More than one contemporary reviewer compared the strength of Mordaunt’s bleak and hard-edged writing, which nevertheless focusses on questions of personal evil and supernatural forces at play in the world, to the writings of Algernon Blackwood.
Loneliness, pagan sacrifice, the consequences of fear and obsession (as in “The Vortex” with its playwright who must achieve success no matter what the price), all feature in Mordaunt’s work as origins or causes of haunting. The liminal nature of certain forces is well articulated in “Hodge” with its being or spirit who is never quite able to incarnate or fully emerge into the world of those who ‘discover’ him.
Yet sometimes Mordaunt’s tales verge on the scientific realms of an H. G. Wells, as in the crazed scientist motif in “Luz” where fear once again plays an integral role, but the central character suffers from a hubris that often overtakes those who dare trifle with the very stuff of life and death itself. In “The Landlady,” notions of ‘ghost’ are complicated by the quotidian into being interpretable as aspects of what lies all around us on a daily basis — another parallel with the mysticism of a Blackwood.
“The Countryside” is perhaps Mordaunt’s most potent tale in the volume — a story of folk magic and witchcraft let loose upon the realm of parochial religion with all its usual hallmarks of repression. Witchcraft here marks out the freedom of women’s ways and rebellion against the theological forces that would seek to constrain them within a straitjacket of conventional morality. In “The Fountain,” Welsh legendry, mermaids, and the heritage of ancient Druidry come into play in a whirlwind of fate which catches up its characters in a net of seemingly inescapable magic. Mordaunt also excels in a story of prophetic dreams such as “The Weakening Point.”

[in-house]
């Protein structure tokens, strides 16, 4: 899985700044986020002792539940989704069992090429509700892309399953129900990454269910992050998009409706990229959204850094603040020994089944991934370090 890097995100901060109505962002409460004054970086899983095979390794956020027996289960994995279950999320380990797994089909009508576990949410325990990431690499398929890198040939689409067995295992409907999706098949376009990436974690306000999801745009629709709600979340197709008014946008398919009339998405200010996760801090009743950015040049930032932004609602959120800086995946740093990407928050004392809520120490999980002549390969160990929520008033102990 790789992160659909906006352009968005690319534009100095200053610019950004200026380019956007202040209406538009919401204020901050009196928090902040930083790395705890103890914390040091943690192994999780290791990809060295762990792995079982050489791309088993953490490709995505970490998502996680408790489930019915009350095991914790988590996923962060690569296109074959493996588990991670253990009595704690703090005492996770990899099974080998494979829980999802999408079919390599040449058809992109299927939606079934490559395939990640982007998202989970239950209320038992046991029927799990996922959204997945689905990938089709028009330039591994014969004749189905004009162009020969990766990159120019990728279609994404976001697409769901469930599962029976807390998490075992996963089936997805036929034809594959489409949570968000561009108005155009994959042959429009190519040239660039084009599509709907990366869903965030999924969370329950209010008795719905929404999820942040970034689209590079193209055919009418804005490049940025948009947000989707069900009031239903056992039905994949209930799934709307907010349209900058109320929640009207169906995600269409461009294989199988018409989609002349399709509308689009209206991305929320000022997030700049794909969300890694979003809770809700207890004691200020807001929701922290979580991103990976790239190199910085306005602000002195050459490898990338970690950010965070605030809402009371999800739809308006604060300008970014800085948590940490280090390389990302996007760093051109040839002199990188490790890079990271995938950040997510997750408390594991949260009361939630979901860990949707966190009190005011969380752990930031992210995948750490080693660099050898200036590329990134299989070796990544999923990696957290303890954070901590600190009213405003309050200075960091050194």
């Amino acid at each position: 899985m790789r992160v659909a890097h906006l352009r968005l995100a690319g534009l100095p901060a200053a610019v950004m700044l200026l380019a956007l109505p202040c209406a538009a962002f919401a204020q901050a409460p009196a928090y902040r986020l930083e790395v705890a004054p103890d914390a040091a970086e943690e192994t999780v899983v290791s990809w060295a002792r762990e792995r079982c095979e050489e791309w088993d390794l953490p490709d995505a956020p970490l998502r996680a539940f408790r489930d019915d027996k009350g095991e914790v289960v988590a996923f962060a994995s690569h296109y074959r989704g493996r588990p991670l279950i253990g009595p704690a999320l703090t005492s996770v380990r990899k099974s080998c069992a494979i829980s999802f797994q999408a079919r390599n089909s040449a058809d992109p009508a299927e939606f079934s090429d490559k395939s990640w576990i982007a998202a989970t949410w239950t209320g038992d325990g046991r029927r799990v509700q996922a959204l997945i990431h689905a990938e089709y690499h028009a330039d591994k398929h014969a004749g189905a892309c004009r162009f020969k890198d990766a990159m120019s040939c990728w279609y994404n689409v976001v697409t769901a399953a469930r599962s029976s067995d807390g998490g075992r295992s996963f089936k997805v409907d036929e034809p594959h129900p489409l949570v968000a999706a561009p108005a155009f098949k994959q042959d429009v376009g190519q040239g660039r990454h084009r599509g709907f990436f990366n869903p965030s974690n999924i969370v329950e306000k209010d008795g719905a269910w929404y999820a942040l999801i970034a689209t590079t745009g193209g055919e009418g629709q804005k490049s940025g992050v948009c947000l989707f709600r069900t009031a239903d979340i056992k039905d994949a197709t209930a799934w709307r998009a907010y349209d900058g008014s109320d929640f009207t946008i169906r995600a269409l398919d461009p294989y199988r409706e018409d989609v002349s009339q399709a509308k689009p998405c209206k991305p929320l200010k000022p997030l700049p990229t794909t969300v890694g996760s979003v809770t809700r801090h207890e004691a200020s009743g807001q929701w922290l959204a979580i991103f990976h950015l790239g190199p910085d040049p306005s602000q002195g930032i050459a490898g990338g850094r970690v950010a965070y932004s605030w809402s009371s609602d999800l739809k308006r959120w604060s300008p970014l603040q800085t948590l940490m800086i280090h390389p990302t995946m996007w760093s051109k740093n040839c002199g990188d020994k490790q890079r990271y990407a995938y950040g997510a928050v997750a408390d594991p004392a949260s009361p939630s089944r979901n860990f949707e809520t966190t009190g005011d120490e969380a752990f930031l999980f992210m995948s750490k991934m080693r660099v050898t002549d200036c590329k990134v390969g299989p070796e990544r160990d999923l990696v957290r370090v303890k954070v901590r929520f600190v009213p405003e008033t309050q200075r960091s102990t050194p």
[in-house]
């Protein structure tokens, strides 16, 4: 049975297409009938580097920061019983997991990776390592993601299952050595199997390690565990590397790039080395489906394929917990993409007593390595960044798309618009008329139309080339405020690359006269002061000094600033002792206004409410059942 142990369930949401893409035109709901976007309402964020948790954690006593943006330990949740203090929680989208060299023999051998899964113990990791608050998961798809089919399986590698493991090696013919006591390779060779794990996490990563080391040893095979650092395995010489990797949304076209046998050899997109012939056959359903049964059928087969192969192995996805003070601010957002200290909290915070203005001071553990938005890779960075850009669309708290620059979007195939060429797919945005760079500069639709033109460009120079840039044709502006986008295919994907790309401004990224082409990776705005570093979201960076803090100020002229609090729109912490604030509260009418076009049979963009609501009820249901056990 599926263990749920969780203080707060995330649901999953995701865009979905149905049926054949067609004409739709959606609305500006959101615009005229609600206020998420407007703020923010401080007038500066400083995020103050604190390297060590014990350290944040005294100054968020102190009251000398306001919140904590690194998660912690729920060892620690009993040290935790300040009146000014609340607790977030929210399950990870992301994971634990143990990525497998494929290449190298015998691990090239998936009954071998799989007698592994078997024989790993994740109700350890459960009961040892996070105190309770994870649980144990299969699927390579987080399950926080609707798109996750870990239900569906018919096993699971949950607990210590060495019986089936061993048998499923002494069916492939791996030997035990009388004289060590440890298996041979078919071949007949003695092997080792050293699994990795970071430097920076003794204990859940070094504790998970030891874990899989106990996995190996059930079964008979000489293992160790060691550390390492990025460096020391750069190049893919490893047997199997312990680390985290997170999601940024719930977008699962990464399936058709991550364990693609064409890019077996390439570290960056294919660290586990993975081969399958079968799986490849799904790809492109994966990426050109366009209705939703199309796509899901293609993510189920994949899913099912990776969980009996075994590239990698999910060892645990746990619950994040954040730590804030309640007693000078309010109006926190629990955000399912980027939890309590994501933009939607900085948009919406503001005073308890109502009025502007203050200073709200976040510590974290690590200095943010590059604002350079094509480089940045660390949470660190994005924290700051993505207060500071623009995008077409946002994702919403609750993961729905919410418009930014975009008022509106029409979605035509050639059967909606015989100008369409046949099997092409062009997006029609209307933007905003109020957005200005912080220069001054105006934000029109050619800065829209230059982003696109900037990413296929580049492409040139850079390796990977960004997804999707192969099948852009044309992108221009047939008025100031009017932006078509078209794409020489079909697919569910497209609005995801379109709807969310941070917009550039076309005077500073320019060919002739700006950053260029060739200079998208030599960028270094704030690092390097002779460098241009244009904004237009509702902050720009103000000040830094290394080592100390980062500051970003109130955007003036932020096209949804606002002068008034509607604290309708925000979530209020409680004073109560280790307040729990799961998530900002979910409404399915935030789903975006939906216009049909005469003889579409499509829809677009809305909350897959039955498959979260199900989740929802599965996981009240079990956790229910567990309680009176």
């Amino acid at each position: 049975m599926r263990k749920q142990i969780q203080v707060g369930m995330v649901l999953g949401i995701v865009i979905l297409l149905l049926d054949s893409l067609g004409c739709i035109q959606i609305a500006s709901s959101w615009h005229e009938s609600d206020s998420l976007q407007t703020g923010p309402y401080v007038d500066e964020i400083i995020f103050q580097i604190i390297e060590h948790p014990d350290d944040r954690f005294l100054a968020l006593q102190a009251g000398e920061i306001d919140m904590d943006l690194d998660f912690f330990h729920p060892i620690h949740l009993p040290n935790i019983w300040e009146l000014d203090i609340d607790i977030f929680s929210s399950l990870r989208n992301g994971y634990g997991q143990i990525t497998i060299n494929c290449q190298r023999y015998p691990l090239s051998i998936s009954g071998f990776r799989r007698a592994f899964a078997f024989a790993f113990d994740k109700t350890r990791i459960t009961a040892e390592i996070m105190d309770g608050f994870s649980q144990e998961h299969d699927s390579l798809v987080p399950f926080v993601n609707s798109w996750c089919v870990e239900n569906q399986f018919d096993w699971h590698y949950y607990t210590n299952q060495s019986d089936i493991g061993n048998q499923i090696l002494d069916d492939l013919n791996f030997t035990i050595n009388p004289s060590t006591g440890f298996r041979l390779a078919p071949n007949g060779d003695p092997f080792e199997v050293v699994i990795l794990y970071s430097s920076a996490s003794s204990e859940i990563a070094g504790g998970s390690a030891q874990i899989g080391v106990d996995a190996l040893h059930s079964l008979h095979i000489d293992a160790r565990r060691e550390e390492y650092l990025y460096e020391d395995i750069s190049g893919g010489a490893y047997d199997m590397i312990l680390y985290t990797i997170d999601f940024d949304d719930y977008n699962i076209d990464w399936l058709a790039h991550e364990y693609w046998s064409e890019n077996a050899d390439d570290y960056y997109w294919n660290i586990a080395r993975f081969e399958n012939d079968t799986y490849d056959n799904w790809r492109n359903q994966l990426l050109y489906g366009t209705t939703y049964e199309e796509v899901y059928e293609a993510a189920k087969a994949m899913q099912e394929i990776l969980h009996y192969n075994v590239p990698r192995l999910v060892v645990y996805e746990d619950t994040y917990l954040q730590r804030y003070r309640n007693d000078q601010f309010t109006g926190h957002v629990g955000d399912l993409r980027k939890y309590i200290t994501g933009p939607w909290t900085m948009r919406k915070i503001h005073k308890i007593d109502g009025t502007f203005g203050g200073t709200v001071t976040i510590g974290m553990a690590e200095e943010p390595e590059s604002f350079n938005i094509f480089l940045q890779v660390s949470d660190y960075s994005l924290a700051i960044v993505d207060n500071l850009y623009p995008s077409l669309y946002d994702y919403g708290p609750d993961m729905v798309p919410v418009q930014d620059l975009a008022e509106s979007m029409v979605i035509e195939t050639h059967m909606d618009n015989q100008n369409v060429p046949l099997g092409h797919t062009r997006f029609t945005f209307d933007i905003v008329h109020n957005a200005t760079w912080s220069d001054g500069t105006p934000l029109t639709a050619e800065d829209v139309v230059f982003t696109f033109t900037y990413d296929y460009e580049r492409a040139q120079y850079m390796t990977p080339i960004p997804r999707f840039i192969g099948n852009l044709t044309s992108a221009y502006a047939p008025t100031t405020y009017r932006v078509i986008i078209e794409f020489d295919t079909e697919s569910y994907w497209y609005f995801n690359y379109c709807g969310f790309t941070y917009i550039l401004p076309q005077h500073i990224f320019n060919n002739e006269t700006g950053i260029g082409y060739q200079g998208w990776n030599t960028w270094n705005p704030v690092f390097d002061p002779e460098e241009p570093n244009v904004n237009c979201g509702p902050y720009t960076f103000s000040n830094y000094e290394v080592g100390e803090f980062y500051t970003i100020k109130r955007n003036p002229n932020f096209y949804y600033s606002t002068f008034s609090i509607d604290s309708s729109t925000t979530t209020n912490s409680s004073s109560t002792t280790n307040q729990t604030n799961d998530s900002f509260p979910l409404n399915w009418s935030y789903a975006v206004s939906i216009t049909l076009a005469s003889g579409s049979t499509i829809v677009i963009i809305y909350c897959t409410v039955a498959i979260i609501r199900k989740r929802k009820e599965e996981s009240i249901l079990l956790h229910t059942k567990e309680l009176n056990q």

The editor concludes her well-researched biographical and critical introduction with the “sincere hope that this present volume of Elinor Mordaunt’s supernatural fiction will allow her work to take its place within women’s literary history and within the tradition of supernatural fiction.” We concur with this hope, and look forward to more of Elinor Mordaunt’s accomplished supernatural fiction being collected from the short story collections where it lies unjustly forgotten.
Meanwhile, you will not regret obtaining Villa and Vortex if you are a devotee of the ghostly and spectral.
Published in Dead Reckonings no. 30.
Leigh Blackmore is the Official Editor of the international Sword and Sorcery and Weird Fiction Terminus amateur press association. His recent weird verse has appeared in issues of Penumbra, and in the Speculations III anthology from Mind’s Eye Publications. Forthcoming work includes the liner notes for a vinyl record album from Cadabra Records, and his occult thriller novel The Eighth Trigram. Leigh runs his own copyediting and manuscript assessment company, Proof Perfect Editorial Services, based in the Illawarra region, NSW.